February 15th 1920

I n   G e r m a n y   ( 1 9 1 4 – 1 8 )

123456789 – 10111213Part 14

The staleness of which Cyril King wrote in October 1917 probably explains why he did not write much until the end of the war was in sight.

Towards the end of October 1918, when the German naval commanders ordered the Imperial fleet to sail out to engage the forces of the Royal Navy, the German sailors mutinied and this triggered a general state of revolution in Germany, leading to the Kaiser’s abdication on November 9th 1918.

News of this soon reached Ruhleben:

10/11/18. “They have had a revolution and are mightily pleased with it. Everyone here is wildly excited. A soldiers’ council has been formed among the garrison and representatives have just left for Berlin in the officers’ dog-cart flying a red flag. The officers have changed into mufti and most of them have gone home; but one, we hear, is to be courtmartialed.

A red flag has been hoisted on the flagstaff in the square where so many black and white eagles have flown during the last four years, for innumerable victories and royal birthdays! 

We heard firing last night and expect to be attacked by a mob at any minute – especially as several people have escaped, carrying food with them – and a bodyguard has been formed to patrol the camp and keep people from entering or leaving the camp.

They are absolutely certain to sign the armistice now.

How right Cyril was; at 11 o’clock on the eleventh day of the eleventh month, after four long years, the war was brought to an end.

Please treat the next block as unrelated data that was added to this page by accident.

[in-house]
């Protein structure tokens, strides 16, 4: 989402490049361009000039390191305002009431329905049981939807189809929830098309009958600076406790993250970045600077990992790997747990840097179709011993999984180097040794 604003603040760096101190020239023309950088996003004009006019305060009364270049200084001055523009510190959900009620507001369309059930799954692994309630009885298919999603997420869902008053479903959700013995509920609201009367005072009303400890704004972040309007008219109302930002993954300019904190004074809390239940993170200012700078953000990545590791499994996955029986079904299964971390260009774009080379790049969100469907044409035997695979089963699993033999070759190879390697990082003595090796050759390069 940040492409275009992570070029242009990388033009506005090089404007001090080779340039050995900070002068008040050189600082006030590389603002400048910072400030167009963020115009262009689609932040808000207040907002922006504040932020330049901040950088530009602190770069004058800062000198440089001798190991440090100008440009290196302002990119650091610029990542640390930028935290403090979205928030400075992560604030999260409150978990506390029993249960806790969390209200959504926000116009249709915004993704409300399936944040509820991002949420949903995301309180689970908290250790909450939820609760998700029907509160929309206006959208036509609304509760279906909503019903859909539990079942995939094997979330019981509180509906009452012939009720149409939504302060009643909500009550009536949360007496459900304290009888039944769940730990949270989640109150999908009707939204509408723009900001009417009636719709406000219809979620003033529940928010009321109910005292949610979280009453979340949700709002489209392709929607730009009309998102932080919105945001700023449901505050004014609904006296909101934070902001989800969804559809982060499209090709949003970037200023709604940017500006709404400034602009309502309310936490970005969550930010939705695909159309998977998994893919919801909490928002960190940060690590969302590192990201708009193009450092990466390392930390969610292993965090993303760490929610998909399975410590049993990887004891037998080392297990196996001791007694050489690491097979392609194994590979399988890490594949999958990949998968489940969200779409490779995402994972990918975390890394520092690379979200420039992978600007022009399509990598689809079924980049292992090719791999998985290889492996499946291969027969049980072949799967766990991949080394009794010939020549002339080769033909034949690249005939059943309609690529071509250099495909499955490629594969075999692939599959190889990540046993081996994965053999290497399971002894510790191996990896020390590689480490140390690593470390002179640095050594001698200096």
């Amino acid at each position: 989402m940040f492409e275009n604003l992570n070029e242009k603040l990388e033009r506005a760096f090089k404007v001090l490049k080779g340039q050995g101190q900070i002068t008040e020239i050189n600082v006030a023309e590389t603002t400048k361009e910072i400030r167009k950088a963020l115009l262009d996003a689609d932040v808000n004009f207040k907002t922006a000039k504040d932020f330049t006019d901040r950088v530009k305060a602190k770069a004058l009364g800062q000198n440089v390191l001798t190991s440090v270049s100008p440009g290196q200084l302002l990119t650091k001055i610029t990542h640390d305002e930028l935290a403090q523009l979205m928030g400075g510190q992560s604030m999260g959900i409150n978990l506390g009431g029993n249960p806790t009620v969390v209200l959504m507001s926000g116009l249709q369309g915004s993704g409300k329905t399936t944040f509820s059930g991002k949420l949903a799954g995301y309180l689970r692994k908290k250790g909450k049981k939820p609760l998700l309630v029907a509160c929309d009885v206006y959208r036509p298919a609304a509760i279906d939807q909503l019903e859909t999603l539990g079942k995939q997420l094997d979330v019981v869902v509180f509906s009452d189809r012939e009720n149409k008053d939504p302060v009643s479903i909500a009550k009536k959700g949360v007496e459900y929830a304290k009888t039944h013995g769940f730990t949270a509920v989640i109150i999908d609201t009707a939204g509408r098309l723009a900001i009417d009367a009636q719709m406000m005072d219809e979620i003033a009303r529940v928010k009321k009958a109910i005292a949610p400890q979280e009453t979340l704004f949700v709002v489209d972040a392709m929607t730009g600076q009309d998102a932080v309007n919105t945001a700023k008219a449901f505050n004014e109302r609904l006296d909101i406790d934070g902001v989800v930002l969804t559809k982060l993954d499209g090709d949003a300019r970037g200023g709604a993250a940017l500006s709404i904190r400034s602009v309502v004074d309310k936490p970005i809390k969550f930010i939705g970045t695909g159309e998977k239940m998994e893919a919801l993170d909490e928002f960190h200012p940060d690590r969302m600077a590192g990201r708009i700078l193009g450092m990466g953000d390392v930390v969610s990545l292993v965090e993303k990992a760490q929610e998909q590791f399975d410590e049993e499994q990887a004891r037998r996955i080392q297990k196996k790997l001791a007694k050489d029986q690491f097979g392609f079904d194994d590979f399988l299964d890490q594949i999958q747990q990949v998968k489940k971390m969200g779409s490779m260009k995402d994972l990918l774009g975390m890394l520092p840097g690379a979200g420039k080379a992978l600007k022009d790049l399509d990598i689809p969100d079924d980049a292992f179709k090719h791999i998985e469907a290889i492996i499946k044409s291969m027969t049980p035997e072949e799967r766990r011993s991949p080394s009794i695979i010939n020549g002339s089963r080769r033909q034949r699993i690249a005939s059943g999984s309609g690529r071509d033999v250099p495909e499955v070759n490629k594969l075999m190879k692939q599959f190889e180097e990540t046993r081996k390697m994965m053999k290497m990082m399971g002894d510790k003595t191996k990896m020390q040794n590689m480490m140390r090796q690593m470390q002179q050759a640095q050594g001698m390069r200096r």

11/11/18. They have signed all right. Powell has gone to the soldiers’ council at the War Office and asked about release. They say they will probably let us go as soon as they can get a train, but they don’t know whether we are to be counted as ‘prisoners of war.’

I am off to Berlin tomorrow to look round and see ‘Measure for Measure,’ which I hear is on at the ‘Volse’s Bûhné.”

Who would have believed that amongst such chaos, theatres continued to operate? Cyril’s adventures in the week that followed are the subject of the next instalment.

February 4th 1920

I n   G e r m a n y   ( 1 9 1 4 – 1 8 )

123456789 – 101112 – Part 13

The story of Cyril King‘s incarceration in Ruhleben for the duration of the war must be completed. This is the final part of his journal dated October 28th 1917, and conjures up an air of staleness. The novelty has worn off.

“Everything has seen its best days and is carried on rather mechanically and professionally. The old enthusiasm has died. ‘Family’ life has become rather a strain. We sit over our meals vacantly and in silence – every topic of conversation having been exhausted…

The camp is littered with dead and broken friendships and no one has a scrap of energy left.”

There were of course many attempts at escape, some of which were successful. But the thought of being transferred to a worse camp if caught deterred many, including King.

“There have been many attempts at escapes, and one or two successes. Last year in fact everyone was talking of trying, but the authorities decreed that failure would be punished by a fortnight’s dark cells, followed by a removal to Havelberg, which is a much worse camp, where one would have to begin life all over again – so that it doesn’t seem worthwhile, unless one had very good plans.

In order to lessen the chances of success still further, they have instituted two ‘Appels’ (roll-calls) a day – one at 8 am and the other at 7 pm when we have to line up and march on to the racecourse to be slowly and carefully counted. It is tiresome having to get up so early, but we have reduced it to a fine art so that we don’t jump out of bed till half a minute before the barrack moves off.

The camp is much emptier now, as most of the people over 45 have been released to England and about 200 invalids have been moved to Holland.”